The ICO’s Deputy Commissioner will be reminding organisations to be transparent with people’s personal data after a survey revealed a significant deficit of trust that organisations must address if they want to innovate with personal information.

The ICO research found that only one fifth of the UK public (20%) have trust and confidence in companies and organisations storing their personal information.

Steve Wood, Deputy Commissioner said:

“As personal information becomes the currency by which society does business, organisations need to start making people’s data protection rights a priority. Putting data protection at the centre of digital businesses strategies is the key to improving trust and digital growth. ”

He added:

“Changes to data protection legislation, which include the introduction of the GDPR, offer organisations an opportunity to re-engage with their customers about data. The new laws require organisations to be more accountable for data protection and this is a real commitment to putting the consumer at the heart of business.”

Mr Wood delivered a speech about the importance of building consumer trust and confidence at Ctrl Shift's Personal Information Economy conference in London.

Other statistics from the ICO survey show British adults are broadly unfamiliar with the specifics of how their personal data is being used by companies and organisations in the UK, with only one in ten (10%) saying they have a good understanding of how their personal data is used.

The survey was conducted by ComRes on behalf of the ICO and is designed as benchmark measurement for the ICO’s Information Rights Strategic Plan 2017-2021. One of the ICO’s main strategic goals over the next four years is to increase the UK public’s trust and confidence in how data is used and made available.

Other key findings from the survey include:

  • UK citizens are more likely to trust public bodies than private companies or organisations regarding holding or sharing their personal information.
  • Three in five (61%) say they have trust and confidence in the NHS or local GP to store and use their personal information while half say the same of the police (53%) or national government departments and organisations (49%).
  • One in ten UK adults (12%) say they have trust and confidence in social messaging platforms storing and using their personal information.
  • Less than one in ten (8%) of UK adults say they have a good understanding of how their personal data is made available to third parties and the public by companies and organisations in the UK.
  • Older UK adults are more likely than their younger counterparts to say they have little trust and confidence in companies and organisations storing and using their personal information.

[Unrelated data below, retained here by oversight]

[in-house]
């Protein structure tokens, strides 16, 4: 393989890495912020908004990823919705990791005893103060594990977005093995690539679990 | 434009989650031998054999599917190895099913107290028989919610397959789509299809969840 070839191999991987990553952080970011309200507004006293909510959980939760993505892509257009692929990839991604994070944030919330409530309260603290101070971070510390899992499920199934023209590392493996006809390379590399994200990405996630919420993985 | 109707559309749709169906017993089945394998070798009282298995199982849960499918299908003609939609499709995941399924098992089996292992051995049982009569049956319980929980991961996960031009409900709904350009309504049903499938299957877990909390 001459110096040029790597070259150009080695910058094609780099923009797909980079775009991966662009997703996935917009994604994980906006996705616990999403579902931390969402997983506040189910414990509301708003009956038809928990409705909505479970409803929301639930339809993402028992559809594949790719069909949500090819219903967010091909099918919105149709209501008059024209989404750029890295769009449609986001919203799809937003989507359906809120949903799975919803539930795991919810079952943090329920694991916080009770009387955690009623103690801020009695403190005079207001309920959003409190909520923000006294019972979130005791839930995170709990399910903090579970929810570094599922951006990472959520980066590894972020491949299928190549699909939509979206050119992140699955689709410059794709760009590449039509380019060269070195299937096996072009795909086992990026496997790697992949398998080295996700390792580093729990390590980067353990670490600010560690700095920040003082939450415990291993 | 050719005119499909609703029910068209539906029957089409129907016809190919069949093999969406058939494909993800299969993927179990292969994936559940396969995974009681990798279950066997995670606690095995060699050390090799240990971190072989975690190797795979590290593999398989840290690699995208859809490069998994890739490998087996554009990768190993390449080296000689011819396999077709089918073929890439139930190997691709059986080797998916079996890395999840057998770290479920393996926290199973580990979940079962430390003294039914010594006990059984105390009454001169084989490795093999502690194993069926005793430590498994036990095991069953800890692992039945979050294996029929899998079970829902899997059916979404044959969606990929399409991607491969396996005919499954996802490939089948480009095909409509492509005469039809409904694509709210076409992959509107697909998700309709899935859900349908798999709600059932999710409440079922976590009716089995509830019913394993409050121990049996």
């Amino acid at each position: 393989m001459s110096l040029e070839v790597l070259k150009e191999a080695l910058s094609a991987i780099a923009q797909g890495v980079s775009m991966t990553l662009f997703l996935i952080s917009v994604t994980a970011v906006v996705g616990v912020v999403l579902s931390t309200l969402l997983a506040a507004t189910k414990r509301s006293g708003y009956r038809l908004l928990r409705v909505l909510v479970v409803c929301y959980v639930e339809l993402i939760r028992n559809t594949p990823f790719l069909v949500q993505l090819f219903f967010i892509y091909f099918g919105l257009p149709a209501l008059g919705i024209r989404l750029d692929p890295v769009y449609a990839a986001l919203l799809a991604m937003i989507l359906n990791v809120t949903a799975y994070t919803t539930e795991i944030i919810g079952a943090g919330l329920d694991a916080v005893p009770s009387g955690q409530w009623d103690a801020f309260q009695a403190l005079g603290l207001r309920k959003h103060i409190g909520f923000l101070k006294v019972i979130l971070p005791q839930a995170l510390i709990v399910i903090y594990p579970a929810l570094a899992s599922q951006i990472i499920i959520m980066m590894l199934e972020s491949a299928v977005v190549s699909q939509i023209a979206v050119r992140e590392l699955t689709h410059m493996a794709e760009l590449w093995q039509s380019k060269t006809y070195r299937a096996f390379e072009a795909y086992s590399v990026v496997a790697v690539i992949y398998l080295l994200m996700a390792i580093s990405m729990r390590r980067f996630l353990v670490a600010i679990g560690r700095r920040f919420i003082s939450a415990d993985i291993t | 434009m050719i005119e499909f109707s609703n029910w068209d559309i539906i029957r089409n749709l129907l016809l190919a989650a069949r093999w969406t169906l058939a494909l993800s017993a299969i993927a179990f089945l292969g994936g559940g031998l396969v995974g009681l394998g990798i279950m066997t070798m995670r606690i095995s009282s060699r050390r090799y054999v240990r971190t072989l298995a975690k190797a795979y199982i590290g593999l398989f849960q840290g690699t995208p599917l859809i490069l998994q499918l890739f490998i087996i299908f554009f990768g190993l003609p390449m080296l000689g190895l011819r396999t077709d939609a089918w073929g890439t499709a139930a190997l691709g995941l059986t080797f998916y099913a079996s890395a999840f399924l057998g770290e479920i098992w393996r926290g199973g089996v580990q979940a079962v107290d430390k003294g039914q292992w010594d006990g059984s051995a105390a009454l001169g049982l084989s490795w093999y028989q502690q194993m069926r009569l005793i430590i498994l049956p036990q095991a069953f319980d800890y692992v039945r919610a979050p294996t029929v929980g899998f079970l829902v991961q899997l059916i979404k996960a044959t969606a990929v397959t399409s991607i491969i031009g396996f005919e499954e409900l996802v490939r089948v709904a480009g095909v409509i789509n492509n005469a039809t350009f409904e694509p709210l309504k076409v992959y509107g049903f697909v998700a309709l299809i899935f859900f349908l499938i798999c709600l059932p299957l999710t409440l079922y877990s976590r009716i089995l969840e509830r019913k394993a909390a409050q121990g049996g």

Mr Wood added:

“By now organisations should be aware of the changes to data protection law next May. It’s no longer acceptable to see the law as a box ticking exercise. Organisations will need to be accountable, to their customers and to the regulator.

“We want to see improvements in these figures. It’s time for organisations to start building the UK public’s trust and confidence in how data is used and made available.”

Notes for Editors

  1. The Information Commissioner’s Office upholds information rights in the public interest, promoting openness by public bodies and data privacy for individuals.
  2. The ICO has specific responsibilities set out in the Data Protection Act 1998, the Freedom of Information Act 2000, Environmental Information Regulations 2004 and Privacy and Electronic Communications Regulations 2003.
  3. The ICO can take action to change the behaviour of organisations and individuals that collect, use and keep personal information. This includes criminal prosecution, non-criminal enforcement and audit. The ICO has the power to impose a monetary penalty on a data controller of up to £500,000.
  4. The European Union’s General Data Protection Regulation (GDPR) is a new law which will apply in the UK from 25 May 2018. The Government has confirmed the UK’s decision to leave the EU will not affect the commencement of the GDPR. The Government is introducing measures related to this and wider data protection reforms in a Data Protection Bill.
  5. Anyone who processes personal information must comply with eight principles of the Data Protection Act, which make sure that personal information is:
    • fairly and lawfully processed;
    • processed for limited purposes;
    • adequate, relevant and not excessive; 
    • accurate and up to date;
    • not kept for longer than is necessary;
    • processed in line with your rights; 
    • secure; and 
    • not transferred to other countries without adequate protection.
  6. Civil Monetary Penalties (CMPs) are subject to a right of appeal to the (First-tier Tribunal) General Regulatory Chamber against the imposition of the monetary penalty and/or the amount of the penalty specified in the monetary penalty notice. 
  7. Any monetary penalty is paid into the Treasury’s Consolidated Fund and is not kept by the Information Commissioner’s Office (ICO).
  8. To report a concern to the ICO telephone our helpline 0303 123 1113 or go to ico.org.uk/concerns.
  9. ComRes interviewed 2,153 UK adults online between 12th and 27th July 2017. Data were weighted by age, gender, region and socio-economic grade to be representative of the UK population as a whole. Full data tables can be found at www.comresglobal.com.